Candidate launches Web site to seize on election issue
By ADAM C. SMITH
Published July 26, 2006
Democratic gubernatorial candidate Rod Smith, eager to endear himself to party activists, is stepping up his calls to improve reliability and accessibility in Florida's election system.
The former prosecutor and state senator from Gainesville has created a new Web site, aimed at improving the election process in the state most famous for botched elections.
At the Web site, www.betterdemocracyflorida.com, voters can read about the issue, sign a petition urging the Legislature to do more to secure voting processes or contribute to the Smith campaign.
"After 2000, we had a moral obligation to make Florida's election process a model for the world but so far that has not happened. If people don't trust the system, should we be surprised that so many decide to stay home on election day?" Smith said . "It's not about left or right - it's about right and wrong. And we have a moral responsibility to get this right."
Among his proposals: making election day a state holiday to promote more participation, expanding early voting hours, and ensuring that all voting machines are independently certified and have a "voter-verified paper trail" for potential recounts.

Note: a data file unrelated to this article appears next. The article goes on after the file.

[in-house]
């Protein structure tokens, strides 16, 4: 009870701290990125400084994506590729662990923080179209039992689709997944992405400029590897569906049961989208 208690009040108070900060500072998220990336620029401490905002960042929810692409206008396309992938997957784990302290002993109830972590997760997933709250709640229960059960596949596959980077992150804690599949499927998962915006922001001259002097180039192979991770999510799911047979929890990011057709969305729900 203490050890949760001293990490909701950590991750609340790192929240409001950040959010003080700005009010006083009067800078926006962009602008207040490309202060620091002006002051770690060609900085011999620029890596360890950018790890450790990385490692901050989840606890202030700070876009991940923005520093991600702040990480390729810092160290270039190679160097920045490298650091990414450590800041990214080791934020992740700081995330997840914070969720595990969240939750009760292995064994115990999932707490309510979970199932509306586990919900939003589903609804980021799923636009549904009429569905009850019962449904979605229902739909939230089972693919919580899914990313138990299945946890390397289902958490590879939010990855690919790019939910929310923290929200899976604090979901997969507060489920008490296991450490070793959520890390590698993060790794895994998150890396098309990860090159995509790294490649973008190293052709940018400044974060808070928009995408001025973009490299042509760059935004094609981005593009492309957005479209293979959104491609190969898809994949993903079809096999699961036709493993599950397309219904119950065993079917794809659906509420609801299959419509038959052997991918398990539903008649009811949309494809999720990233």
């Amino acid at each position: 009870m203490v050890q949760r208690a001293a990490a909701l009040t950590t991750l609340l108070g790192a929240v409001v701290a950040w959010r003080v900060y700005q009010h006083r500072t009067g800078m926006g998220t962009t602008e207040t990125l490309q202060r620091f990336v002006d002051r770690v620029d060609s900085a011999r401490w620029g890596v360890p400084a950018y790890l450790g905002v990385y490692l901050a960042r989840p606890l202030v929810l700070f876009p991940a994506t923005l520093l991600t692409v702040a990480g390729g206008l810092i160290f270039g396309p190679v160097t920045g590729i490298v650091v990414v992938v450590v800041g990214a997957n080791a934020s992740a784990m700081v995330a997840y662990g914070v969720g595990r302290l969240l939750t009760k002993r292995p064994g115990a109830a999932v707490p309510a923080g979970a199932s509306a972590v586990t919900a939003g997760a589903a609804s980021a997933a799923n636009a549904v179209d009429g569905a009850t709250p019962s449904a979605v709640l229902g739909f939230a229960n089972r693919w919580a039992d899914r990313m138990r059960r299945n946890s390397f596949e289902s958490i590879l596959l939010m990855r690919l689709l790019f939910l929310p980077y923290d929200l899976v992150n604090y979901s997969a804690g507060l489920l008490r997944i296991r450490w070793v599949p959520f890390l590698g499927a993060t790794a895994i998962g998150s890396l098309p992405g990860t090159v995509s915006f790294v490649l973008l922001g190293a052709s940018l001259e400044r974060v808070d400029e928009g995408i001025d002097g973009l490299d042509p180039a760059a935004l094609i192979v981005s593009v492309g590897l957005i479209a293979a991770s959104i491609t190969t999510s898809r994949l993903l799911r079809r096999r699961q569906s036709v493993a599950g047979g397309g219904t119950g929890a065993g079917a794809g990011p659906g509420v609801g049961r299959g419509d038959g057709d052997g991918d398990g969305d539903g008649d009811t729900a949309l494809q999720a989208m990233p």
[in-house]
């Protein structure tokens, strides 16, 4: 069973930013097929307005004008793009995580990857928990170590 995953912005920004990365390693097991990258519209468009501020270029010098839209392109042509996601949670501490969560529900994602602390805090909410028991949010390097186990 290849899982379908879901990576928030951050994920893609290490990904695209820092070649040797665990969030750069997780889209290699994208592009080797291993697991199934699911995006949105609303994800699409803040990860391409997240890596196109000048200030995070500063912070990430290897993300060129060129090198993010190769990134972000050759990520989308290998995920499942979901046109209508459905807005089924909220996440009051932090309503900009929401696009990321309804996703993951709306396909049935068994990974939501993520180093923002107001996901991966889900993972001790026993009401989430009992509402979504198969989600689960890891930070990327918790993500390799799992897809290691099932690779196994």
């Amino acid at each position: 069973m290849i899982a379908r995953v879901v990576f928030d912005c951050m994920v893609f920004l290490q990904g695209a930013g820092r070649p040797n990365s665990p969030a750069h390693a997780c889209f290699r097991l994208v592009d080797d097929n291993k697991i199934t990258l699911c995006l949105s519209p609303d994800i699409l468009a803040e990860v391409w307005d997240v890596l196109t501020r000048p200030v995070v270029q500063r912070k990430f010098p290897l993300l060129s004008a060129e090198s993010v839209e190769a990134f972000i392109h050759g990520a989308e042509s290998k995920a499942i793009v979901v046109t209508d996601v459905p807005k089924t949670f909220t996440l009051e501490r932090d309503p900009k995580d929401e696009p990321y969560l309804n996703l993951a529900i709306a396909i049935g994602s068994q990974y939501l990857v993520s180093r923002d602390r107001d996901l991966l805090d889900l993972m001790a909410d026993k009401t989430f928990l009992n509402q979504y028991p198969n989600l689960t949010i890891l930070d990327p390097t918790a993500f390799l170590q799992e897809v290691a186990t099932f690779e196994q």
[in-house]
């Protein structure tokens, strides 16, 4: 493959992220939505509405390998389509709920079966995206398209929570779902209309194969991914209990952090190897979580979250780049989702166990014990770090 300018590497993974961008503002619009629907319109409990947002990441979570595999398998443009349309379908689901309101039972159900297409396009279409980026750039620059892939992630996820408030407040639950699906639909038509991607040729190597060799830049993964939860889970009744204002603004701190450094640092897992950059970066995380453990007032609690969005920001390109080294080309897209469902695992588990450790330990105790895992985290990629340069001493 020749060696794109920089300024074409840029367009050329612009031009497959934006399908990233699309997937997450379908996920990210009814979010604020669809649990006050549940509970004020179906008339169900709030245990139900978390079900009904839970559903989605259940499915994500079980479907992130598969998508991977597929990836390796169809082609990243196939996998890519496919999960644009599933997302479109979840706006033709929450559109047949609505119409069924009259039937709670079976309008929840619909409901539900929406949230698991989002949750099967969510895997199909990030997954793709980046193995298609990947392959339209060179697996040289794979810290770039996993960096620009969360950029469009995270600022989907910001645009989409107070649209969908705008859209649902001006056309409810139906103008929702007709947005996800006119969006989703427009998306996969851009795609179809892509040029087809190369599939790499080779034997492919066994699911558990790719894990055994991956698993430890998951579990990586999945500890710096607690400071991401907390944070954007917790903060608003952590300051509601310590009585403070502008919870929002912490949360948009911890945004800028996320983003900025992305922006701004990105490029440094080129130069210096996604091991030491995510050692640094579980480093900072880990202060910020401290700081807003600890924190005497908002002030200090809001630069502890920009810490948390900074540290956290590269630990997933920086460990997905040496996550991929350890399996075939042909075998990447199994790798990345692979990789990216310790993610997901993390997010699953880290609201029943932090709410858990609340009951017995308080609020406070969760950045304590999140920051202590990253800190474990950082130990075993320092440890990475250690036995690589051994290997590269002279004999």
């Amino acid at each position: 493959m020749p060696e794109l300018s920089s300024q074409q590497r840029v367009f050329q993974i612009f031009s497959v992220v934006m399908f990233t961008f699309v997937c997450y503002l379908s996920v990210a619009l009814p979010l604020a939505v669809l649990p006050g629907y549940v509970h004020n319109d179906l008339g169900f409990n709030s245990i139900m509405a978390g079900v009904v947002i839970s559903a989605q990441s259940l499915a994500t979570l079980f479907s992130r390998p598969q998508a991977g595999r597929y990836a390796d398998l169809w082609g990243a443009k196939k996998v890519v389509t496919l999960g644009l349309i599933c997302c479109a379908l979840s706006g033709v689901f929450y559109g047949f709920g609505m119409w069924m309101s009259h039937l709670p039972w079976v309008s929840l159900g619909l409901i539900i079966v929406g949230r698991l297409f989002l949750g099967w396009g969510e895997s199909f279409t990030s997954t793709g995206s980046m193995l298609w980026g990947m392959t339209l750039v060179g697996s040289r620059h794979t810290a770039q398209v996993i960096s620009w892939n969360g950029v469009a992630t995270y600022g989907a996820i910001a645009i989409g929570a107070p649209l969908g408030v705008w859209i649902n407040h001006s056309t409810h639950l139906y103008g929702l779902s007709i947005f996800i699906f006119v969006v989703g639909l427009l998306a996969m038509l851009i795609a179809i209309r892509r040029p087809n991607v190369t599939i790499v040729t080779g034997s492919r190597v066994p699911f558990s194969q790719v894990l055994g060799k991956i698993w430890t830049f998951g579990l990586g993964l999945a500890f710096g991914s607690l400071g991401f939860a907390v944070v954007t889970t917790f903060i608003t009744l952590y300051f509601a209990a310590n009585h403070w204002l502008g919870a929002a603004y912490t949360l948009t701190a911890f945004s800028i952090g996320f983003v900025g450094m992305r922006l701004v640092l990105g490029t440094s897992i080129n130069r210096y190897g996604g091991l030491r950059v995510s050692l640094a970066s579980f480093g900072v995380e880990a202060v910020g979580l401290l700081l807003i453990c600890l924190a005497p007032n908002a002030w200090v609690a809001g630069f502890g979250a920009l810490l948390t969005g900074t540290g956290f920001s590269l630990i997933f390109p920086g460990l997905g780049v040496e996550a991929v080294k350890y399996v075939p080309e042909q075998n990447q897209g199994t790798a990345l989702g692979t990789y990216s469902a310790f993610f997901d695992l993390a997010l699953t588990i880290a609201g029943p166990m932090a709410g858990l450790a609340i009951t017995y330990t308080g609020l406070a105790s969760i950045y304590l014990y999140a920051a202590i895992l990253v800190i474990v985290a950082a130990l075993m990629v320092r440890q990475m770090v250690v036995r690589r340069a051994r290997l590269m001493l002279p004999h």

There appears to be little difference on the election issues between Smith and his primary opponent, U.S. Rep. Jim Davis, who has twice co-sponsored federal legislation for paper trails on electronic voting machines. But the issue is a crowd pleaser and a matter of passionate interest among many Democratic activists who still talk about the disputed presidential election of 2000. Smith appears eager to attach himself to the cause.
"It's something Sen. Smith is showing some leadership on," Smith communications director David Kochman said. "Everywhere we talk about it, voters relate to it and react to it, because it goes to the fundamental nature of campaigns. Sen. Smith will continue to talk about it and it will be something that is a big part of the campaign."
Barbara Walters, a Democratic activist and Davis supporter in Miami, called Smith's emphasis on improving elections "politically expedient." Members of a Miami Democracy for America group talked to Smith about paper trails early last year, she said, and Smith dismissed the idea, saying it would go nowhere. He went on to sponsor a bill mandating paper trails that, sure enough, went nowhere.
Adam C. Smith can be reached at 727 893-8241 or firstname.lastname@example.org